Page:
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History

The Ricardo J. Alfaro Archive remained in his custody, with the sole exception of the archives corresponding to the period in which Alfaro served as President of the Republic.

At the end of that period, Alfaro sent the presidential archives to the National Archive of Panama. , in whose custody they remained until 1937.

"Picture of Ricardo J. Alfaro"

On 1937, the Director of the National Archive, Juan Antonio Susto, obtained authorization from the President of the Republic, Dr. J. Demosthenes Arosemena, for the presidential archive of Dr. Alfaro and the of his predecessor, Eng. FH Arosemena, were returned to their respective authors, as they were the only files of their kind that had been sent to the National Archive.

As Ricardo J. Alfaro maintained residence abroad, he authorized Don Juan Antonio Susto "so that in his capacity as Perpetual Secretary of the Academy of History, he may retain it in his power until further notice."

"Office of Ricardo J. Alfaro"

The fund acquired its definitive location in 1943 when Dr. Alfaro returned to Panama, took possession of the archive of his presidential term, established his residence in the Hispania Building and his office on the ground floor of the same building.

Subsequently, upon the death of Dr. Alfaro in 1971, the Archive remains in the custody of the direct heirs of Dr. Alfaro.

"Hispanic Building"

In 1993, through a consultation initiated by members of the Alfaro family, the National Institute of Culture resolved: "Declare the Ricardo J. Alfaro Archive as a Historical Document of national interest."

In this way, the legal process begins that culminates in the enactment of Law No. 29 of December 19, 1994, by which "documents and historical assets of national interest and an integral part of the patrimony of the Nation, the Archive and the movable objects of Doctor Ricardo J. Alfaro. ”

This same Law designated the National Institute of Culture as custodian of this heritage. Through the Agreement of May 3, 2000, the National Institute of Culture granted the Ricardo J. Alfaro Foundation the responsibility of guarding, preserving and managing the movable objects located in the Museum, Ricardo J. Alfaro Archive, in the same place where Dr. Alfaro kept his personal office.

"Historical photographs"

It is interesting that this law, in effect, is the ninth and last link in a chain of events, ideas, proposals and projects started in 1932, related to the custody of the Alfaro archive.

Three proposals were of American origin and the rest of national origin. Seven proposals (including foreign ones) came to the knowledge of Dr. Alfaro himself and the pertinent documents are part of the archive.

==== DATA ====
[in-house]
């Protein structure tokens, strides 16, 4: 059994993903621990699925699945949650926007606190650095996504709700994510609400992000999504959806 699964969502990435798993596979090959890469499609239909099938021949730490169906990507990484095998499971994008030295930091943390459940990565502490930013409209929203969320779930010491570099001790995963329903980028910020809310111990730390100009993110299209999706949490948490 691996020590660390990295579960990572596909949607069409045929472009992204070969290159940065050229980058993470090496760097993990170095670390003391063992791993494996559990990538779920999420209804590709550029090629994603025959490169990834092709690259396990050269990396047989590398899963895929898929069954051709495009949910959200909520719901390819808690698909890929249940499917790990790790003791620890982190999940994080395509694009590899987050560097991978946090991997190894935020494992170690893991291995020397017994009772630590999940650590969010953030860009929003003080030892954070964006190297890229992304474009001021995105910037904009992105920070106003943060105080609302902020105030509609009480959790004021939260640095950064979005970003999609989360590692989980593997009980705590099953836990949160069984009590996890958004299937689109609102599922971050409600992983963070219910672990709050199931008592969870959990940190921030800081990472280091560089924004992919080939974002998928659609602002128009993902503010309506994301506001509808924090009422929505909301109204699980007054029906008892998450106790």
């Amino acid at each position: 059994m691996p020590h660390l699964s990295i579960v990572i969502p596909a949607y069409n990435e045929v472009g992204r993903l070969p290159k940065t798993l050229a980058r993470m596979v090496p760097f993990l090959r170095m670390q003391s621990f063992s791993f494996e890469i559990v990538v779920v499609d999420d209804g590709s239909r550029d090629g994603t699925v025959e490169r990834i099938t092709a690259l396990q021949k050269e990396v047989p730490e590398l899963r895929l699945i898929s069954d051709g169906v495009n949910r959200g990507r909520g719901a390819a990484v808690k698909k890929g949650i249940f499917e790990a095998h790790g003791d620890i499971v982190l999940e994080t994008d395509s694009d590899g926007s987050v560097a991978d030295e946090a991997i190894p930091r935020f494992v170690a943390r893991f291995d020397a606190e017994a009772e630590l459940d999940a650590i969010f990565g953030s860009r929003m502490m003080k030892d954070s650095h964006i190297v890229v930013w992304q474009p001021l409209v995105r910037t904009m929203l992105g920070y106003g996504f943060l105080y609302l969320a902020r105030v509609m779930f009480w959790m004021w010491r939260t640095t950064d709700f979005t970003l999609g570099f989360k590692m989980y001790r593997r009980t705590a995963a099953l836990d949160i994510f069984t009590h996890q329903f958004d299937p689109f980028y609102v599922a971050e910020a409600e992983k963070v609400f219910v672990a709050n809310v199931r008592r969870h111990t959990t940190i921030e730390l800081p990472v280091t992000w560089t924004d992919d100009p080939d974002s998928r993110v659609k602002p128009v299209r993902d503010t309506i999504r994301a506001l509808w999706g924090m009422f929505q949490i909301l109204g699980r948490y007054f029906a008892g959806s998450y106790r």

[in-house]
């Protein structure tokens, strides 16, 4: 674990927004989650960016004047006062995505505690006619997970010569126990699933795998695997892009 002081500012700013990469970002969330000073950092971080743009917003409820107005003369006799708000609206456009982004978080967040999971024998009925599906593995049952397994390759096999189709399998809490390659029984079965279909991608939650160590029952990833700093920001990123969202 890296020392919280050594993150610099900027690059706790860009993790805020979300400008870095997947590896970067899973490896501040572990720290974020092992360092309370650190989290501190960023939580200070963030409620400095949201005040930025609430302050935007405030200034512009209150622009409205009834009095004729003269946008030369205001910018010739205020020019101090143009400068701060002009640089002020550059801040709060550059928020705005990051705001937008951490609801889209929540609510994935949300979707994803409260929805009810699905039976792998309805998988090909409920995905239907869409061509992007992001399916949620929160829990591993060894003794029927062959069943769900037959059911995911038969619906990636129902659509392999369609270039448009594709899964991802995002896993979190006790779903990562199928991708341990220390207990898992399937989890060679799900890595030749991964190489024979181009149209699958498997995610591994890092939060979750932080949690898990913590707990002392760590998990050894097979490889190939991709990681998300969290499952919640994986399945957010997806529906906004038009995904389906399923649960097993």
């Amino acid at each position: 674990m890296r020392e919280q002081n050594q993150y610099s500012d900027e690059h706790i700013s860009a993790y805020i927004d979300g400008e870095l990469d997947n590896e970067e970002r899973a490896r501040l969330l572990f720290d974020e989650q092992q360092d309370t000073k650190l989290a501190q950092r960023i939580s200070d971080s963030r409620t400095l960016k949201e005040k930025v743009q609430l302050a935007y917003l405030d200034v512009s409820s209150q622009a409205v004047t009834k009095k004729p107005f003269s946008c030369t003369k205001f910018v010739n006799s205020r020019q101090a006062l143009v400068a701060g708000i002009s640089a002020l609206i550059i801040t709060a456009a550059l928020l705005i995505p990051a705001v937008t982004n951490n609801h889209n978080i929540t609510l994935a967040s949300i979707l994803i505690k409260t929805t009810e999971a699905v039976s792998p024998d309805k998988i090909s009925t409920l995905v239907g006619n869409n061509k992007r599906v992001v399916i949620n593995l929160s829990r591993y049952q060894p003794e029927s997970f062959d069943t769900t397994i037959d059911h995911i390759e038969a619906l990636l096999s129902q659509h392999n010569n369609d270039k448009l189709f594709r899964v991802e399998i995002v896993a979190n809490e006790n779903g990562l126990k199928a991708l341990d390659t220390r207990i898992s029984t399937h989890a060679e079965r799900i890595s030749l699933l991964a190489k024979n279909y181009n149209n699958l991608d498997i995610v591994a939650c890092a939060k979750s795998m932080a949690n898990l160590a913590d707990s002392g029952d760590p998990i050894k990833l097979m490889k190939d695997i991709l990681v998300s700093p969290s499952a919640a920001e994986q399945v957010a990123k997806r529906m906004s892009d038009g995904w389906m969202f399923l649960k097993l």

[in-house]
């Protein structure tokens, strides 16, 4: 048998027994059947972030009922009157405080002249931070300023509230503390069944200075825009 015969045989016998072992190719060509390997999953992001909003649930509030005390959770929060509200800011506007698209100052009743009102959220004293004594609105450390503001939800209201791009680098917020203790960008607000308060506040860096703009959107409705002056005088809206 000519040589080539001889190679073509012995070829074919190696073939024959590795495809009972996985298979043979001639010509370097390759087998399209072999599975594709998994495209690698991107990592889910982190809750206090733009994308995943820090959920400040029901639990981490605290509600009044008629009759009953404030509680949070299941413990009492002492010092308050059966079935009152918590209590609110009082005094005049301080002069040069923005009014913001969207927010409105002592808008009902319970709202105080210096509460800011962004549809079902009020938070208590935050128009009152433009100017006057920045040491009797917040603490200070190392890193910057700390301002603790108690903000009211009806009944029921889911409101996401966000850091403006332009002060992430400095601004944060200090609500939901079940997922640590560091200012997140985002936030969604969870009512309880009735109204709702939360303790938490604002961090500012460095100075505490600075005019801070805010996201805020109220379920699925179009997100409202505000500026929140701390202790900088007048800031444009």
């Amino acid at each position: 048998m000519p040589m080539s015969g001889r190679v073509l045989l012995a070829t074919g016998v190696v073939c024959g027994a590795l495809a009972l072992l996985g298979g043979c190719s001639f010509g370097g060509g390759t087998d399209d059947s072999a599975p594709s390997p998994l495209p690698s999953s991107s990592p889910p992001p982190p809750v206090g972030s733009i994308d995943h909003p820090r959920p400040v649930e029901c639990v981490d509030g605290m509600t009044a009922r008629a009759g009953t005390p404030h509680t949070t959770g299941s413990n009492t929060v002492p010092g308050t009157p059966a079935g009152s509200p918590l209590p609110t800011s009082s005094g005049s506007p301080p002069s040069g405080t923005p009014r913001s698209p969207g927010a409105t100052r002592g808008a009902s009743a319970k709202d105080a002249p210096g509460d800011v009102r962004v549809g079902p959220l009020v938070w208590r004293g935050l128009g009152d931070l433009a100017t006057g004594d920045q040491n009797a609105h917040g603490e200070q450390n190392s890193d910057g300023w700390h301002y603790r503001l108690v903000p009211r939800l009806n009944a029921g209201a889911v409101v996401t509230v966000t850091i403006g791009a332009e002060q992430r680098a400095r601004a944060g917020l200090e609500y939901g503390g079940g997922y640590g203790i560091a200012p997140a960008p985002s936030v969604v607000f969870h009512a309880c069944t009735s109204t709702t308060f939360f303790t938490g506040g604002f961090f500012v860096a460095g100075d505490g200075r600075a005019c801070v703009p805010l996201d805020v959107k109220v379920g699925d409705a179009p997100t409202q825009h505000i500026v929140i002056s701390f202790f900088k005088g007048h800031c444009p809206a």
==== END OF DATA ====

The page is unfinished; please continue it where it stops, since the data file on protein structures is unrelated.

Two projects arose after Alfaro's death, and their respective documentation has been incorporated into the archive.

"Custody of his personal belongings"

The Ricardo J. Alfaro Archive remained in his custody, with the sole exception of the archives corresponding to the period in which Alfaro served as President of the Republic.

At the end of that period, Alfaro sent the presidential archives to the National Archive of Panama. , in whose custody they remained until 1937.

"Picture of Ricardo J. Alfaro"
"Office of Ricardo J. Alfaro"

On 1937, the Director of the National Archive, Juan Antonio Susto, obtained authorization from the President of the Republic, Dr. J. Demosthenes Arosemena, for the presidential archive of Dr. Alfaro and the of his predecessor, Eng. FH Arosemena, were returned to their respective authors, as they were the only files of their kind that had been sent to the National Archive.

As Ricardo J. Alfaro maintained residence abroad, he authorized Don Juan Antonio Susto "so that in his capacity as Perpetual Secretary of the Academy of History, he may retain it in his power until further notice."

The fund acquired its definitive location in 1943 when Dr. Alfaro returned to Panama, took possession of the archive of his presidential term, established his residence in the Hispania Building and his office on the ground floor of the same building.

Subsequently, upon the death of Dr. Alfaro in 1971, the Archive remains in the custody of the direct heirs of Dr. Alfaro.

"Hispanic Building"
"Historical photographs"

In 1993, through a consultation initiated by members of the Alfaro family, the National Institute of Culture resolved: "Declare the Ricardo J. Alfaro Archive as a Historical Document of national interest."

In this way, the legal process begins that culminates in the enactment of Law No. 29 of December 19, 1994, by which "documents and historical assets of national interest and an integral part of the patrimony of the Nation, the Archive and the movable objects of Doctor Ricardo J. Alfaro. ”

This same Law designated the National Institute of Culture as custodian of this heritage. Through the Agreement of May 3, 2000, the National Institute of Culture granted the Ricardo J. Alfaro Foundation the responsibility of guarding, preserving and managing the movable objects located in the Museum, Ricardo J. Alfaro Archive, in the same place where Dr. Alfaro kept his personal office.

It is interesting that this law, in effect, is the ninth and last link in a chain of events, ideas, proposals and projects started in 1932, related to the custody of the Alfaro archive.

Three proposals were of American origin and the rest of national origin. Seven proposals (including foreign ones) came to the knowledge of Dr. Alfaro himself and the pertinent documents are part of the archive.

Two projects arose after Alfaro's death, and their respective documentation has been incorporated into the archive.

"Custody of his personal belongings"

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